Course number pronunciation conventions.

When I started at OCW, I noticed that the OCW folks often pronounced course names differently than students do, and I set about to codify the pronunciation rules that are generally understood and followed by most members of the MIT community. Of course, I didn’t blog about it because my intent was to go about asking people about the exceptions to the rule, and do a little informal study of the course numbers where the rules seem to break down (e.g. 21L.011 versus 6.011), and I didn’t want my sample pool to be tainted.
Since I delayed, of course someone else has gone and blogged about it: Hippo is apparently studying this independently of me, inspired by frosh who are just getting the hang of it, instead of by staff.
For posterity, I’ll put down the rules that I came up with, which, on a quick perusal, seem to match up with Hippo’s (unsurprisingly, I suppose — we are talking about tacitly understood cultural conventions here).

The number before the dot is always pronounced in full. Zeroes after the dot effect changes in post-dot pronunciation. Eleven may pose a special case. Examples will illustrate:
.00 will be pronounced “hundred.”
.0X will be pronounced singly, as “oh-X.”
.X0 will be pronounced as a number, together. For example, if X=5, this will be pronounced “fifty.”
.XY will be pronounced as a number, together. For example, if X=3 and Y=5, this will be pronounced “thirty-five.”
.00X will be pronounced “double-oh-X.”
.0XY will usually be pronounced singly, as “oh-X-Y.” There appears to be a special case when XY=11: sometimes this is pronounced “oh-eleven,” as in the case of 21L.011, and other times pronounced “oh-one-one,” as in 6.011. There may be a more complex rule here, perhaps having to do with letters in the course number preceding the dot (e.g. 21L), or a syllabic rule (pre-dot numbers of more than one syllable).
.X0Y will be pronounced singly, as “X-oh-Y.” For example, if X=2 and Y=3, this will be “two-oh-three.”
.XY0 will be pronounced as a single number followed by a compound number. For example, if X=3 and Y=1, this will be “three ten.”
.X00 will be pronounced “X-hundred.” For example if X=1, this will be “one hundred.”
These rules should be cross-checked against a massive set of examples to verify their accuracy, to isolate any new special cases, and to determine the more complex rules underlying the apparent exceptions.

So, yeah, if anyone has any thoughts, counterexamples, or ideas, lemme know.
I find this a really interesting problem linguistically. It’s just the sort of thing that would be a great project for a phonology class here: the determination of pronunciation rules the students might not be aware of, writing down conventions as principles. It’s also interesting from an acquisiton standpoint: after being at MIT for a while, you simply pick this up without ever learning the rules — it just becomes second nature, and pronunciations that don’t fit the rules simply sound weird. It’s exactly like learning language, on a smaller scale.
Anyway, neat stuff.

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16 thoughts on “Course number pronunciation conventions.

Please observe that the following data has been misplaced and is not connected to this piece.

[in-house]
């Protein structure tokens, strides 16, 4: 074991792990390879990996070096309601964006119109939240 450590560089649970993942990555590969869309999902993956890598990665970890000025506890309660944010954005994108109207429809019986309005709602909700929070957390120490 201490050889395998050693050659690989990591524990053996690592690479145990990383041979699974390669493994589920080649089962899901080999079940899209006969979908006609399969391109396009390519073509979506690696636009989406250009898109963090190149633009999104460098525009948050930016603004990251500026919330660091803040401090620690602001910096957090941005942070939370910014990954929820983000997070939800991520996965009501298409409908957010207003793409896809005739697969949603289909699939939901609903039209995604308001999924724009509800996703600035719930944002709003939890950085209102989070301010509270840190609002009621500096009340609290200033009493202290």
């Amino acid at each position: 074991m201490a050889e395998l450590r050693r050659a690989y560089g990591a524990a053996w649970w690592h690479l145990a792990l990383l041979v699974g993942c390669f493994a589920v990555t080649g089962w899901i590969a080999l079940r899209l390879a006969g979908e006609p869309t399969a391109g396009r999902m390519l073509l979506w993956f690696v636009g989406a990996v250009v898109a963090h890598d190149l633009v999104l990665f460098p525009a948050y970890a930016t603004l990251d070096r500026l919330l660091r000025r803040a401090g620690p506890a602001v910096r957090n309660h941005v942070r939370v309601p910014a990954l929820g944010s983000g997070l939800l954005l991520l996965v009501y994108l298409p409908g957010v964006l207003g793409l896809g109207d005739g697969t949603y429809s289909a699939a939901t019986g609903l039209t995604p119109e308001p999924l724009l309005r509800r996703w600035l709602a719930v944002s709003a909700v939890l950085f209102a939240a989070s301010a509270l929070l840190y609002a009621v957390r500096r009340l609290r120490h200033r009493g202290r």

1. 2.010, though now it may not exist any more, was usually called “two-oh-ten”, though because it was often said while listing the other course 2 required courses (“two double oh one” through “two double oh nine”), I’ve heard “two double oh ten errr” more than once.
    2.670, was called “two six seventy,” probably because of the similarity to another contest style couse 6.270, which took it’s name from 2.70, which is now two double oh seven.
    There are the cases where there are single class-mutliple course number couses, like Unified and ICE. Those are just called by the names.

  2. Yeah this topic is cool, I just happened to read Hippo’s discussion yesterday. Forget a linguistics paper, this is the kind of shit linguists write their theses about. Which goes to show how awesome we are or how foofy linguists are. 🙂

  3. Another course 2 anomoly: 2.000, which is known, I believe, as “2-thousand.” I guess it again is those “double-ohs” cropping up in places they don’t belong.
    Also, with Jeff on the .XYZ case–in course 2 there’s 2.671 and 2.672, where each number was said out: “six-seven-one” and “six-seven-two.” But Adrian is right on 2.670, that is said “two-six-seventy.”

  4. Whoops! Sorry Erin. My bad.
    Yeah, I think it’s interesting how a many of the exceptions originate in changes in course numbers over time: 5.11 becomes 5.111 and 5.112, which are pronounced differently to indicate this origin. So the history of a course is sometimes embedded in the way its number is pronounced.

  5. The key to talking to yourself, the Deb, is that you aren’t supposed to tell anyone, because the only person that has any evidence that you are talking to yourself is you.
    In other words, insanity can be kept under wraps.

  6. Yeah, I think there’s a difference between talking oneself through a task and walking around muttering “wood davers” to oneself.
    Marzipan, Marzeepan…

  7. u makin fun of people who dunt talk perfect? i actually prefer talking so sumone who does’nt speak prefectly, it makes it more intresting.
    P.S. HOMESTAR RULES!!!!!!!!!!! (and the cheat is cute ^.^)

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